At that moment, the Sunday Times tried to stump him by asking whether he had fears of being a slightly built man trying to bowl fast in the highly competitive international arena. Nuwan calmly replied “I know my strengths and limitations, reading the batsman and swinging the ball is my forte. I do not think the speed matters if you can control your swing and deliver accordingly. Even in my very first international I had the confidence that I can live up to the challenges that were thrown at me”.

When asked what sort of wickets that he prefers to operate on, Nuwan replied at once saying, “As a fast bowler I prefer to bowl on grassy fast tracks. However, I must stress that when you are operating on our own tracks, they are slow, but when you travel to South Africa or Australia the wickets are bouncy and fast. But, I adjust according to the given conditions and operate with my swing bowling. However, the wickets that I feel most comfortable are the tracks in Australia and New Zealand. In New Zealand even the general conditions favour swing bowling of my type.”

The next question that we posed to him was his allround abilities. We pointed out that he has played some good innings with the bat. But, does he consider himself of churning out to be a genuine allrounder? Nuwan’s reply was, “While playing for Nugegoda SC my batting also was up to a good standard. Yes, I could bat. But, once I got into the national team my role was strictly to operate as a bowler. So for some time I had neglected my batting. But, now anyone’s batting and fielding count a lot when it comes to international cricket; so I have started to take my batting seriously.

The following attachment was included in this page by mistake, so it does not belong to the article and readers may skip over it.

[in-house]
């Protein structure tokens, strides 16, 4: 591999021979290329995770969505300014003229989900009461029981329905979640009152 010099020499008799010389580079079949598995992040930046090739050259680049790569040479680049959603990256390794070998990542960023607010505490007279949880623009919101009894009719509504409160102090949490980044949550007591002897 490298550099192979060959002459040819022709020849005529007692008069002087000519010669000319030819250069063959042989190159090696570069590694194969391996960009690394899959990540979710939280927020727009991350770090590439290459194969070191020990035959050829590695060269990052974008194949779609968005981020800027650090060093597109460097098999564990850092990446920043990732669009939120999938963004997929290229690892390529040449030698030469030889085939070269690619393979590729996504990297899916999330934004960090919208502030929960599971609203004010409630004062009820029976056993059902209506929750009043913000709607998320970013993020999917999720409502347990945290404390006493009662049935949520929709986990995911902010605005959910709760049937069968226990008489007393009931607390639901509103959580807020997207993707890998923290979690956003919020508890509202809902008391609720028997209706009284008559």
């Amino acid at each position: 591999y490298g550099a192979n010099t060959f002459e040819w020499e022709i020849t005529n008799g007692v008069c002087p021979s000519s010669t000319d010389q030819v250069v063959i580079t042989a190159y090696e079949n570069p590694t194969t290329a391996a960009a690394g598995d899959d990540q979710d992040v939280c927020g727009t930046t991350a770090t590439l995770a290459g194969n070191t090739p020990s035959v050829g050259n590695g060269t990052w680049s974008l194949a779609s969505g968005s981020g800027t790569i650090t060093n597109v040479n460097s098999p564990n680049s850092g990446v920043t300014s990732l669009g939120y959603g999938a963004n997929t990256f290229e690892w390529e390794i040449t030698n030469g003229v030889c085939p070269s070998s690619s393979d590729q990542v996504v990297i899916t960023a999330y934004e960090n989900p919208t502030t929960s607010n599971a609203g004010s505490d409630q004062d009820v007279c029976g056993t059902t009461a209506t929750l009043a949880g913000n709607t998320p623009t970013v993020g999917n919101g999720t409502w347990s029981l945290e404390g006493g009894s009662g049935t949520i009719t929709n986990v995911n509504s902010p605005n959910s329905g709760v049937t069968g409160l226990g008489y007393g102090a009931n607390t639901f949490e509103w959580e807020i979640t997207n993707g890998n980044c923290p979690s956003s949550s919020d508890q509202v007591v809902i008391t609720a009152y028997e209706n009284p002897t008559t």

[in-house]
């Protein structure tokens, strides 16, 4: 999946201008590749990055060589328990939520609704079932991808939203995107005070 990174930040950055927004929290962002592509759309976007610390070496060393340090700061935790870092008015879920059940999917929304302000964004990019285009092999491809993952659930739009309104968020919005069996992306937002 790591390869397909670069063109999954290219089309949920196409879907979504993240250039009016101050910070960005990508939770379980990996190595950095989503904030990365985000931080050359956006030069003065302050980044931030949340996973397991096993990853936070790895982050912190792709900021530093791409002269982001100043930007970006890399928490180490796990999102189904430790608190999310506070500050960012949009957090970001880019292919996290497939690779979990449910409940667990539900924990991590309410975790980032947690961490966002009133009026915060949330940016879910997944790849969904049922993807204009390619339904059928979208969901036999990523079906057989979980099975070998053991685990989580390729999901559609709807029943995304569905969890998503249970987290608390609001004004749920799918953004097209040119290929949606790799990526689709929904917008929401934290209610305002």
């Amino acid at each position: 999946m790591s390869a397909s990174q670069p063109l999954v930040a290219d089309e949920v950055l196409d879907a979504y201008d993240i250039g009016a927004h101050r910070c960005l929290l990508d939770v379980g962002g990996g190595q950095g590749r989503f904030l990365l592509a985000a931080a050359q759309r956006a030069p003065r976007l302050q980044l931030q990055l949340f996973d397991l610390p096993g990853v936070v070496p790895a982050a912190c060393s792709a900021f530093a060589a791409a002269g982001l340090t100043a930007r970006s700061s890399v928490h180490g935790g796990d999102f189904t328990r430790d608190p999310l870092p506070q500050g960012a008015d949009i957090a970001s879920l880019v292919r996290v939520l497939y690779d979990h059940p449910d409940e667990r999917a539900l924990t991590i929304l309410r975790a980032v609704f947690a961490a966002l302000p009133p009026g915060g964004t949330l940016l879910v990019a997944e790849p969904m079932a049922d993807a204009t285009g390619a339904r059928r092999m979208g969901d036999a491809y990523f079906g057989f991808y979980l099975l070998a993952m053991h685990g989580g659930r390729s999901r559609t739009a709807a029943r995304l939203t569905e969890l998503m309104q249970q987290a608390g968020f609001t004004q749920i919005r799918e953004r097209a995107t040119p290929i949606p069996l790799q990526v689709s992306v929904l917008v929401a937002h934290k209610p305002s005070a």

“I remember my first half century at Lord’s. We were losing that game I went into bat about half an hour before lunch. If we were to draw that game we had to bat till the end. Wickets had fallen; Vaas was at the other end. We spoke to each other and said we will stay as long as we could. I kept batting and I got 64 out while Vaas went in at the end of the day 50 not out and we had saved the first Test in 2006. That was the first occasion that I proved that I can also handle the bat well at international level.”

Nuwan counts batsmen in the calibre of Virendra Sehwag and Sachin Tendulkar of India, Jacques Kallis of South Africa, Rickey Pointing of Australia as the hardest customers to handle. “You cannot afford to make a mistake with them. Anyway all batsmen in that stage of the game are good. Some watch you and play and some keep coming to you aggressively. It is up to us, not to get unruffled and keep going with our business.”

Nuwan stresses that if you are to succeed you have to train. “You have to keep in mind what is required from you and always concentrate on the areas that you have to bowl even while at training. Now through my training I have a good control over the ball and I can swing both-ways at will and that is my biggest weapon”.

Finally, we asked about his private life. He said he built his house at Kiribathgoda, moving from Nittambuwa as his training schedules are so intense. He is happy with his wife Dinusha Sanjeewani and has two sons – Senuka and Kenul. But, what he does not know is if his children would take up their father’s vocation.

Yet, when we shook hands and wished him well for the future. His original smile had not changed one wee bit.